Seismic moment and rupture length can be combined to infer stress drop, a key parameter for assessing earthquakes. In natural earthquakes, stress drops are largely depth-independent, which is surprising given the expected dependence of frictional stress on normal stresses and hence overburden. We have developed a transparent experimental fault that allows direct observation of thousands of slip events, with ruptures that are fully contained within the fault. Surprisingly, the observed stress drops are largely independent of both the magnitude of normal stress and its heterogeneity, capturing the independence seen in nature. However, we observe larger, normal stress-dependent stress drops when the fault area is reduced, which allows slip events to frequently reach the edge of the interface. We conclude that confined ruptures have normal stress independent stress drops, and thus the depth-independent stress drops of tectonic earthquakes may be a consequence of their confined nature.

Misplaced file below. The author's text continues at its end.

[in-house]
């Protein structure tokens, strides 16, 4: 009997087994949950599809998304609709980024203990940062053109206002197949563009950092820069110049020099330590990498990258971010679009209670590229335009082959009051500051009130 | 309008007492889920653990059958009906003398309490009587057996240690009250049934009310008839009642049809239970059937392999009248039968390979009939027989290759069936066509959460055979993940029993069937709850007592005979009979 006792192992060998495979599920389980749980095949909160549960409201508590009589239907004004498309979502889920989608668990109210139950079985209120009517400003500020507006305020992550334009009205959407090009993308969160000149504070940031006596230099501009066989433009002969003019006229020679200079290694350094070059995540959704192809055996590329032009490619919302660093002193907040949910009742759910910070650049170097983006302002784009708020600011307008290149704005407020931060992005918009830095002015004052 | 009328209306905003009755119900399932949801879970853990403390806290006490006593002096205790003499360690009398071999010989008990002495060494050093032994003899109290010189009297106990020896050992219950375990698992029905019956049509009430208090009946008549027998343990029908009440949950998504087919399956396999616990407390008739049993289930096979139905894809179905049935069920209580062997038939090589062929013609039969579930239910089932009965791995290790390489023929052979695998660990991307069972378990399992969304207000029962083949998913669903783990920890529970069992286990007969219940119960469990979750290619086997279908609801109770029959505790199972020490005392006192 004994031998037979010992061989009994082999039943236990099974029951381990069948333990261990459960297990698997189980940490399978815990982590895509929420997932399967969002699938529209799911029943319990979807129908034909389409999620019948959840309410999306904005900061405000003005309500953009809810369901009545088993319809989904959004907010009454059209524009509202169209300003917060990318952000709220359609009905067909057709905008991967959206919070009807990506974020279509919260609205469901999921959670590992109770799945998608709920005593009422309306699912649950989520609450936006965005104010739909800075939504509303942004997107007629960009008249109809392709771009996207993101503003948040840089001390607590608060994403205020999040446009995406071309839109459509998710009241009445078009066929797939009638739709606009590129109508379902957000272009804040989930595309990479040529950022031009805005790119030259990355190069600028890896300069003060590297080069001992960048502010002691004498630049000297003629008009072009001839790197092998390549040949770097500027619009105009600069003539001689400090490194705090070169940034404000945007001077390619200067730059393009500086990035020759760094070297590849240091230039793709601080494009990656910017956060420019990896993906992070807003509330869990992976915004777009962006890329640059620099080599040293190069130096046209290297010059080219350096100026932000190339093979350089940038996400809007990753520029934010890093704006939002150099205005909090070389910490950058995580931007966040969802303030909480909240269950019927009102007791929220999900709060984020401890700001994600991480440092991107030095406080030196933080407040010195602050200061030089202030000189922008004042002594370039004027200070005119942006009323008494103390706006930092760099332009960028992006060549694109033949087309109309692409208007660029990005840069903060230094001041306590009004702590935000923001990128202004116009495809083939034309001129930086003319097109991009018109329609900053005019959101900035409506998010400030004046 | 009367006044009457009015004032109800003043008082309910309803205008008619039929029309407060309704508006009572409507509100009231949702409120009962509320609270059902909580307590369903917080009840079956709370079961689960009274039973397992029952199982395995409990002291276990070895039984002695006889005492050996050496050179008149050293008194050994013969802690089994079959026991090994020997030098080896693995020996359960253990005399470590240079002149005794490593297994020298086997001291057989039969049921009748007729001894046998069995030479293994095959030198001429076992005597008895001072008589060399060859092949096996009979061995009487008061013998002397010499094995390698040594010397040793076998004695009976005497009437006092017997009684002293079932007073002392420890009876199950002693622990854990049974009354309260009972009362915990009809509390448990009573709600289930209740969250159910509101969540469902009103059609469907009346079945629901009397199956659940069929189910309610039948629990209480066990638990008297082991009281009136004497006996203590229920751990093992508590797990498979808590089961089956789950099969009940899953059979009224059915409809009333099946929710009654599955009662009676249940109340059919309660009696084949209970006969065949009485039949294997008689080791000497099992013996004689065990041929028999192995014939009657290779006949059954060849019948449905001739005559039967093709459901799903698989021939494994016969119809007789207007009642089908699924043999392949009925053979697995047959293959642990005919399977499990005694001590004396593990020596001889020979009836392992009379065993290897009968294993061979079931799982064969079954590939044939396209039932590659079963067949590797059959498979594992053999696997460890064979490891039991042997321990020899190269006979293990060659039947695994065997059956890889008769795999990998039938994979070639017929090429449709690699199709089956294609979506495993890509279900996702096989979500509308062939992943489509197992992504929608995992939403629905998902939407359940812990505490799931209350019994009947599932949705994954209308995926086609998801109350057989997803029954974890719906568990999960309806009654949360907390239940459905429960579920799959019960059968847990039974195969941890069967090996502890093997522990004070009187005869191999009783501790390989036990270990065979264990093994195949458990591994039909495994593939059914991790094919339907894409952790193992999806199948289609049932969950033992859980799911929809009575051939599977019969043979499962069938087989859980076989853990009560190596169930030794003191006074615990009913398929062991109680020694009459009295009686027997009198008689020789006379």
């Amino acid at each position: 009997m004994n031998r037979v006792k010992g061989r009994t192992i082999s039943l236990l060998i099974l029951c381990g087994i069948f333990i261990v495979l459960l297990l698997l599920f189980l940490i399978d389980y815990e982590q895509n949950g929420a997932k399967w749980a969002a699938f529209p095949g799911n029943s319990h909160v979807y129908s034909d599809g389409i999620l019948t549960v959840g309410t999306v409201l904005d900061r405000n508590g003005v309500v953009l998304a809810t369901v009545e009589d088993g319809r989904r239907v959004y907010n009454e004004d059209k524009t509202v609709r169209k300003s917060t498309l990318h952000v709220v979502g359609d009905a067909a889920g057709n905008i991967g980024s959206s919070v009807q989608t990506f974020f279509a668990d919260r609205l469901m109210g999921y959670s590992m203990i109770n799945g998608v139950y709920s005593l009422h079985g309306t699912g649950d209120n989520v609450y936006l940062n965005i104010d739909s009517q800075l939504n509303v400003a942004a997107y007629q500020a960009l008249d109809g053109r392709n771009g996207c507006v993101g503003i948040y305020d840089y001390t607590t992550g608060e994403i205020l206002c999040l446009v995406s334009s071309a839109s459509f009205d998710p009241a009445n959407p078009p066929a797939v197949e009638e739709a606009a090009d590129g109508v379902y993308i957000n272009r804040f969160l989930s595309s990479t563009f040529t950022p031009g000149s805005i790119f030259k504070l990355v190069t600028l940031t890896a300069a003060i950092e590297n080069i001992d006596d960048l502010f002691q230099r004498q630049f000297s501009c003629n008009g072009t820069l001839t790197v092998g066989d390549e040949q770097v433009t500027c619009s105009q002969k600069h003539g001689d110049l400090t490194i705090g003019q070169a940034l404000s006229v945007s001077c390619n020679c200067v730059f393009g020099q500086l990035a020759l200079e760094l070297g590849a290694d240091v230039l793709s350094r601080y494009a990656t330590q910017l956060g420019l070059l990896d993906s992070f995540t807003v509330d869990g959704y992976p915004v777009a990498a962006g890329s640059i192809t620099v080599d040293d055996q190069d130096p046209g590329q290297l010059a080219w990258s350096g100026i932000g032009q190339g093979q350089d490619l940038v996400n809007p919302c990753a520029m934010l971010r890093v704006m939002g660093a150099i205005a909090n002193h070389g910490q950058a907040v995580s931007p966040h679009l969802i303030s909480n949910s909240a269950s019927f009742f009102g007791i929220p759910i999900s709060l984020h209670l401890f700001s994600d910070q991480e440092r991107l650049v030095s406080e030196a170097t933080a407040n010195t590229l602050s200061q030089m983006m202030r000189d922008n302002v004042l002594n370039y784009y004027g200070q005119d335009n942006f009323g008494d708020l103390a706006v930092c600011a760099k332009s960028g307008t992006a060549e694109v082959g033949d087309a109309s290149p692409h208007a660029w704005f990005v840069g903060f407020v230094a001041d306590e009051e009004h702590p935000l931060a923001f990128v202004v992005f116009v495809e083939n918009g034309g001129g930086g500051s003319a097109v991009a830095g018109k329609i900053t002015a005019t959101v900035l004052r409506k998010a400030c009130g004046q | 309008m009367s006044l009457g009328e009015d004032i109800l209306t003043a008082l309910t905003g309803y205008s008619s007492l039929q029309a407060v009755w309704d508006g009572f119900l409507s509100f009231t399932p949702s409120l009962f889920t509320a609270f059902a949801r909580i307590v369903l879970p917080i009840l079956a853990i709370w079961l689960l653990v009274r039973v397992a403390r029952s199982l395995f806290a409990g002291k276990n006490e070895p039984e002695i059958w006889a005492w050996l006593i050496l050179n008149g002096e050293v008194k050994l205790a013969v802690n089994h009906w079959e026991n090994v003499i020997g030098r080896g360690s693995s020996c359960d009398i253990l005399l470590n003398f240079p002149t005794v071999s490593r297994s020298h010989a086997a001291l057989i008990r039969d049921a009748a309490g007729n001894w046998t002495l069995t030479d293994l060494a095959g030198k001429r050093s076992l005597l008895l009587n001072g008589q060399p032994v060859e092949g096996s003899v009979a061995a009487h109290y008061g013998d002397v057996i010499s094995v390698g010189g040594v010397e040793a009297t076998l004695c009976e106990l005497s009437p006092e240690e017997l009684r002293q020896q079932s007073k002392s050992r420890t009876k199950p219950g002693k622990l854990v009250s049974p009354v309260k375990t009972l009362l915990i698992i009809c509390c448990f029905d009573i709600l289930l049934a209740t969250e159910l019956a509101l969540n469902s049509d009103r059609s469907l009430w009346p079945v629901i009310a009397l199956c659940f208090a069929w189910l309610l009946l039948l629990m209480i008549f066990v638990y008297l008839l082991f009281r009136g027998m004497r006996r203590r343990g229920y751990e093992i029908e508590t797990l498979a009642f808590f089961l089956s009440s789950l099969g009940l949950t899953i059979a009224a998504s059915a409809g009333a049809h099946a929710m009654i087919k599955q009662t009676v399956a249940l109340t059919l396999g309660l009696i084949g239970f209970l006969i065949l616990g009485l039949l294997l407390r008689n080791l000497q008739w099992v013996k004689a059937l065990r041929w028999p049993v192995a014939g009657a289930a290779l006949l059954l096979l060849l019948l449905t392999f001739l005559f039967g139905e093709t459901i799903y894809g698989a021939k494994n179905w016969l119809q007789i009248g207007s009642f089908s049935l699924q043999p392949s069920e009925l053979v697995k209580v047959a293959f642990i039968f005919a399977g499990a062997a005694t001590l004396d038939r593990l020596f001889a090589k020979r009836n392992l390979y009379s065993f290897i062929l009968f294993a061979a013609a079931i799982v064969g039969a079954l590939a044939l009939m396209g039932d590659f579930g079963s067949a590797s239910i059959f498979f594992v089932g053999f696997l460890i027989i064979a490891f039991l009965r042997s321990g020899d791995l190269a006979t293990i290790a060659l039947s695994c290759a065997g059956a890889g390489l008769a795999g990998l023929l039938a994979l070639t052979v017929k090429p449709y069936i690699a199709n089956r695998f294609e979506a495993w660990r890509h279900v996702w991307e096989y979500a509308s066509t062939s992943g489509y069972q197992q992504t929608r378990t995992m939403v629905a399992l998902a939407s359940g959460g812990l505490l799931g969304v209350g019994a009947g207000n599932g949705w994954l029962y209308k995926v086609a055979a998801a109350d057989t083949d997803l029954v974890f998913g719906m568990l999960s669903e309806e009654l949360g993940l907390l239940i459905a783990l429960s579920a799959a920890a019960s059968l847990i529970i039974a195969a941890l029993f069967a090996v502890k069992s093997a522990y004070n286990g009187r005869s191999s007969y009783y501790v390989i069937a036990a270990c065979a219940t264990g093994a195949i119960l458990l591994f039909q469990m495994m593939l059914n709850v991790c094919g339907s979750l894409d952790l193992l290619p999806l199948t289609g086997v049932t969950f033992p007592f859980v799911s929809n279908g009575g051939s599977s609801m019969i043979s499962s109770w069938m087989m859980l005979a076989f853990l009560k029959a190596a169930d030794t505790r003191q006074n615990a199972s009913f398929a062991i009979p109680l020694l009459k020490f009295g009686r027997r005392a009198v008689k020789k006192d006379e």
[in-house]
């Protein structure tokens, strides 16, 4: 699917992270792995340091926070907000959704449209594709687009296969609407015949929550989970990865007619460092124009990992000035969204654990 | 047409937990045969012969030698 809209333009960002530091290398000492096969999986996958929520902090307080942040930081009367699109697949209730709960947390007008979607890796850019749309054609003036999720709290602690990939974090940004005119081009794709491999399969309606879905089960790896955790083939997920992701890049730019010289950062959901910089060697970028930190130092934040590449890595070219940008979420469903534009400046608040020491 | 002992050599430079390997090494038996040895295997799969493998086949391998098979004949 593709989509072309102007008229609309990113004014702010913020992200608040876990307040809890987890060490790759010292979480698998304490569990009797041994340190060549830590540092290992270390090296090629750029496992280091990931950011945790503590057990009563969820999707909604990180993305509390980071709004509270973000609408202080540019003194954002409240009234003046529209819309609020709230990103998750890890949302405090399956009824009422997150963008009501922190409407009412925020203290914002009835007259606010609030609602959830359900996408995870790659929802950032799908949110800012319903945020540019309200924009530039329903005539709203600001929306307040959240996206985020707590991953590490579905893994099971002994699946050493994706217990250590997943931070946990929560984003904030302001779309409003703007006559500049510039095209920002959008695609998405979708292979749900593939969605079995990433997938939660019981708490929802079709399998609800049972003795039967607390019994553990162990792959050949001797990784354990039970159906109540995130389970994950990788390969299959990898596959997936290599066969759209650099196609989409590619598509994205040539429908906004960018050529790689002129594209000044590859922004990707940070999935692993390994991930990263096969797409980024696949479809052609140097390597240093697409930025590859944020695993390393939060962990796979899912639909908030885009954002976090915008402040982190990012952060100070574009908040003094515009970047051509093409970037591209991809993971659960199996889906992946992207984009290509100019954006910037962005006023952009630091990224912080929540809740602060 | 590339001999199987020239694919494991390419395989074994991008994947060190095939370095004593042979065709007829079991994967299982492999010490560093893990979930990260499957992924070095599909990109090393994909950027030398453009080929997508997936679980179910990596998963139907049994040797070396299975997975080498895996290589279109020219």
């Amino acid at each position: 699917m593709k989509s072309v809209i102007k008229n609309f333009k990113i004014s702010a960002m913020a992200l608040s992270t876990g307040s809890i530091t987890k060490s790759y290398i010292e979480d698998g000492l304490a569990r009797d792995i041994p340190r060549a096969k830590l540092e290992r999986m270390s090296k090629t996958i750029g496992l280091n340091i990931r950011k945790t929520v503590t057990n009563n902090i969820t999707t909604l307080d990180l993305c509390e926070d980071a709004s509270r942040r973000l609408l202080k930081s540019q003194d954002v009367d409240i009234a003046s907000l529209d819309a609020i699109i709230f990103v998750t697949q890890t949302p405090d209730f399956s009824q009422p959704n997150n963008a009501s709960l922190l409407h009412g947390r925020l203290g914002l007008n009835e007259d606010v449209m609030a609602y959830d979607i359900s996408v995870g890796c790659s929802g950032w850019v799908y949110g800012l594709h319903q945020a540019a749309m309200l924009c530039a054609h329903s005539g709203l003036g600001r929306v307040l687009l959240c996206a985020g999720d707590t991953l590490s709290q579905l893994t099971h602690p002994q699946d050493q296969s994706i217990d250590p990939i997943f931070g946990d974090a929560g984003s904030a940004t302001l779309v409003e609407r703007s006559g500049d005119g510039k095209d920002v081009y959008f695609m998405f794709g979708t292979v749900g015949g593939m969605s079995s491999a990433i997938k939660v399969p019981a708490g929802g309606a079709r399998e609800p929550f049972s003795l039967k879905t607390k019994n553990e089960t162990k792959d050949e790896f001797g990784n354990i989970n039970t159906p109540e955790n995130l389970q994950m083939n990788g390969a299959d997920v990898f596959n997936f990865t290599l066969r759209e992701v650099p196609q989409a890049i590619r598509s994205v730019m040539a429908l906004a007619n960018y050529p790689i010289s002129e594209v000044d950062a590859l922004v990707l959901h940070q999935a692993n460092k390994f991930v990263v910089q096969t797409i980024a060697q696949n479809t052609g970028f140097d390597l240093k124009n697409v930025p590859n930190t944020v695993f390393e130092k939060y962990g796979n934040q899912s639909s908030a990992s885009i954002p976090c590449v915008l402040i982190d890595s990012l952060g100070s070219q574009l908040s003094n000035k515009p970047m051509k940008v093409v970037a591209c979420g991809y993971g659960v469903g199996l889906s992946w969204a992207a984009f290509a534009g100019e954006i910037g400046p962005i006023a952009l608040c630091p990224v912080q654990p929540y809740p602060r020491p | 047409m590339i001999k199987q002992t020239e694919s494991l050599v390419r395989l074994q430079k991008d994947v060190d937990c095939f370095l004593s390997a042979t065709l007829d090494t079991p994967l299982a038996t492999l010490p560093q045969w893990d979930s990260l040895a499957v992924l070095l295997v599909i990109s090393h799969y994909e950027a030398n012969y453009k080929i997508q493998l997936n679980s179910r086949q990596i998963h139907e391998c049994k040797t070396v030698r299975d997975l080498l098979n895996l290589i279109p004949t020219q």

Bibliographical noteFunding Information:
We would like to thank Georg Dresen and Johannes Aichele for their helpful thoughts and comments. We gratefully acknowledge support from the National Science Foundation Grant EAR‐1761987 and the Department of Energy Basic Energy Sciences Grant A23‐0294‐001.
© 2023. The Authors. Geophysical Research Letters published by Wiley Periodicals LLC on behalf of American Geophysical Union.
- analog model
- stress drop